Now That’s Entertainment
Photo courtesy of Appollo Systems and Home Theater Specialists of America
“Home entertainment and technologies are rapidly becoming some of the most important amenities in homes today,” says Utz Baldwin, president of AD Systems and chairman of the Custom Electronics Design & Installation Association (CEDIA). “Over the past decade, more and more homeowners are investing in homes to enhance their lifestyle, making the most of their time spent at home. Amenities such as home theaters create family time and keep teens at home while adding value to the home.”
Your home is your haven. Though it can be as hectic as the outside world, there should always be a part of your home that facilitates an escape from the everyday; a place where chores, work and to-do lists simply don’t exist. This can be your home entertainment area—a special space that a growing number of homeowners are incorporating into their remodeling or building plans.
The Great Escape
“Most homeowners treat their home entertainment as a mini vacation, a brief moment when they can get away from their busy life.”
—Larry Weiss, CEDIA professional, Monaco Entertainment Solutions Inc.
Designed and installed by Media Rooms Inc., this home theater project won a national Contractor of the Year (COTY) award, presented by the National Association of the Remodeling Industry, in the Home Theater and Media Rooms Under $150,000 category.
“Saturday night at the movies” is not just for Saturday nights anymore—nor do you have to drive to the theaters for a cinematic experience. A room gaining popularity among homeowners is the home theater. Once considered a luxury, home theaters have evolved to encompass a wide variety of options for any budget. According to Rob Dzedzy, president and owner of Media Rooms Inc., “Home theater components have become more cost-effective—they are no longer only for the wealthy.”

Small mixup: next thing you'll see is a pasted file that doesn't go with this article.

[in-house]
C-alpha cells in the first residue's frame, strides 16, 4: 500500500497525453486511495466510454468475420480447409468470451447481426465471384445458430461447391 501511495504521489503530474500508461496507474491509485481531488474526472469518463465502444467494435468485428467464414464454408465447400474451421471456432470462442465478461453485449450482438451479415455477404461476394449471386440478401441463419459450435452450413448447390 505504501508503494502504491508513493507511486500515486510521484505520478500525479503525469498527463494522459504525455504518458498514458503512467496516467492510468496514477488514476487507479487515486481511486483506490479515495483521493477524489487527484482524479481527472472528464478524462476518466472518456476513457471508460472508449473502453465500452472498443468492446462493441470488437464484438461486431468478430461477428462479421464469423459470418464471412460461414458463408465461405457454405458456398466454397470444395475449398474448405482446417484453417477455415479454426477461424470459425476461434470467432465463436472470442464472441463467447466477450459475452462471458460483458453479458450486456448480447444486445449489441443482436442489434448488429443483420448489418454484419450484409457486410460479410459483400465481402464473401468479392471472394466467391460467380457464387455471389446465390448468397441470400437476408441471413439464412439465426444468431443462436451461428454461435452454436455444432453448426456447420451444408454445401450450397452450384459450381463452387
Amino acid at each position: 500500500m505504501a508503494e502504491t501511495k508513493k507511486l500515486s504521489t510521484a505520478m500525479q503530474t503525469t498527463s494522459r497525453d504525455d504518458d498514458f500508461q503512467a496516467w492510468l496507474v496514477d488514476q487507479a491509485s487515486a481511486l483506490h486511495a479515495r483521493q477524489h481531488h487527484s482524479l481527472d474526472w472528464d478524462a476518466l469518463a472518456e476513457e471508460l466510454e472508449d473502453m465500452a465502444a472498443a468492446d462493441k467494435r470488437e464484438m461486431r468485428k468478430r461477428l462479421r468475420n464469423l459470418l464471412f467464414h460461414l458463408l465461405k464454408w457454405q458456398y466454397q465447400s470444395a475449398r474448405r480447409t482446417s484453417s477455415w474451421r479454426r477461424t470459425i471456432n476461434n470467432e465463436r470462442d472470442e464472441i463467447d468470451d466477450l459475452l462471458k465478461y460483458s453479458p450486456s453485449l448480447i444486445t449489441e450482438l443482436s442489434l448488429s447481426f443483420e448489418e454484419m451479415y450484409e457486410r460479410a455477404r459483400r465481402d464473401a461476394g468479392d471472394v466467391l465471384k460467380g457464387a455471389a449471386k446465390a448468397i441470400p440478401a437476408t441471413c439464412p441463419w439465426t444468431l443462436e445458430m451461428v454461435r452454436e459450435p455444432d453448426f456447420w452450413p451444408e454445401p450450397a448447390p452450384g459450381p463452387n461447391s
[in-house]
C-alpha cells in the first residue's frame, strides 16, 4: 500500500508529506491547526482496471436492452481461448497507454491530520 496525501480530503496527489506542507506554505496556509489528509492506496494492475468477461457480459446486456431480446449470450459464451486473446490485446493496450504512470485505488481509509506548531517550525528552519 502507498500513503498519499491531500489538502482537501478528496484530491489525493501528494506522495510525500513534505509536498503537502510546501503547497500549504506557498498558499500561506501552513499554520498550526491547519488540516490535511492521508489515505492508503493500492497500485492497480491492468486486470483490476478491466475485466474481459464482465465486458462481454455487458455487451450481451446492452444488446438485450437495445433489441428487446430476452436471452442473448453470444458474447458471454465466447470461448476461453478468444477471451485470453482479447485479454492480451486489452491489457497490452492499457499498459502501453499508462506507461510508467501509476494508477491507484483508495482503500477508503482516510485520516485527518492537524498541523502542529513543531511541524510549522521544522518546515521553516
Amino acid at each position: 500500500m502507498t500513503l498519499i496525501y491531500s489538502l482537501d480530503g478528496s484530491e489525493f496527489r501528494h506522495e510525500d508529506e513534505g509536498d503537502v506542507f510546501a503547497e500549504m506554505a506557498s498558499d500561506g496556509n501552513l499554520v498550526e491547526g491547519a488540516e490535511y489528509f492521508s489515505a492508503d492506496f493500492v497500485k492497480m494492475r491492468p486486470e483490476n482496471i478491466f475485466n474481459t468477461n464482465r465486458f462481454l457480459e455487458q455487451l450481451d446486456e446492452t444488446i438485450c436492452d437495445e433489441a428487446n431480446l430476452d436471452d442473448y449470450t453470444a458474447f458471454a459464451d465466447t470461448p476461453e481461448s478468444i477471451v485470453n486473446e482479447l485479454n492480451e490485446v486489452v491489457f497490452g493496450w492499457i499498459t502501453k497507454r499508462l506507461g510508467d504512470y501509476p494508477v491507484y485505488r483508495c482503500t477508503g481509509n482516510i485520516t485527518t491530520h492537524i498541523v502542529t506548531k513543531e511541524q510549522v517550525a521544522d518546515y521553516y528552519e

Is the home theater or game room going to be a dedicated room or part of general living space?
It’s also important to consider where the theater or game room will be located with respect to other rooms in the home.
Who will use the room—kids, adults, both? And how will it be used?
Knowing who to design the room for will narrow down options and help determine decor.
What is the lighting situation?
Ambient light from windows and doors can prove problematic. Also, the lighting design should incorporate a dimming option.
How will the seating be arranged?
The seating arrangement should reflect the purpose of the space.
—Rob Dzedzy, NARI and CEDIA professional, president and owner of Media Rooms Inc.
MYTH: A lot of space is needed to install a home theater.
TRUTH: We have placed theaters in homes for only four people to sit with outstanding results.
MYTH: A home theater has to be in the basement.
TRUTH: We have placed theaters in single-floor condos using sound isolation techniques.
—John Baumeister, CEDIA professional,
president of Baumeister Electronic Architects
Did You Know?
Participating in some form of home entertainment is the third most time-consuming activity in the life of an average American.
—David Berman, director of training and public relations, Home Theater Specialists of America (HTSA)
Photo courtesy of CEDIA
Many homeowners have apprehensions about how difficult a home theater will be to operate and whether the technology will be outdated before they’re finished paying off the expenses. According to Larry Weiss, CEDIA professional and system engineer for Monaco Entertainment Solutions Inc., “A properly designed system should last a good 10 years, with options to expand and upgrade.”
The key to ease of use and successful installation is employing the right professionals to do the work. “Putting in a home theater or game room is best handled by experts who specialize in integration,” says David Berman, director of training and public relations for the Home Theater Specialists of America (HTSA). “All of the pitfalls can be avoided if homeowners seek out a certified custom professional—worry less about the specifics of the products and the technologies, and worry more about making sure you have chosen the right person to do the right job.”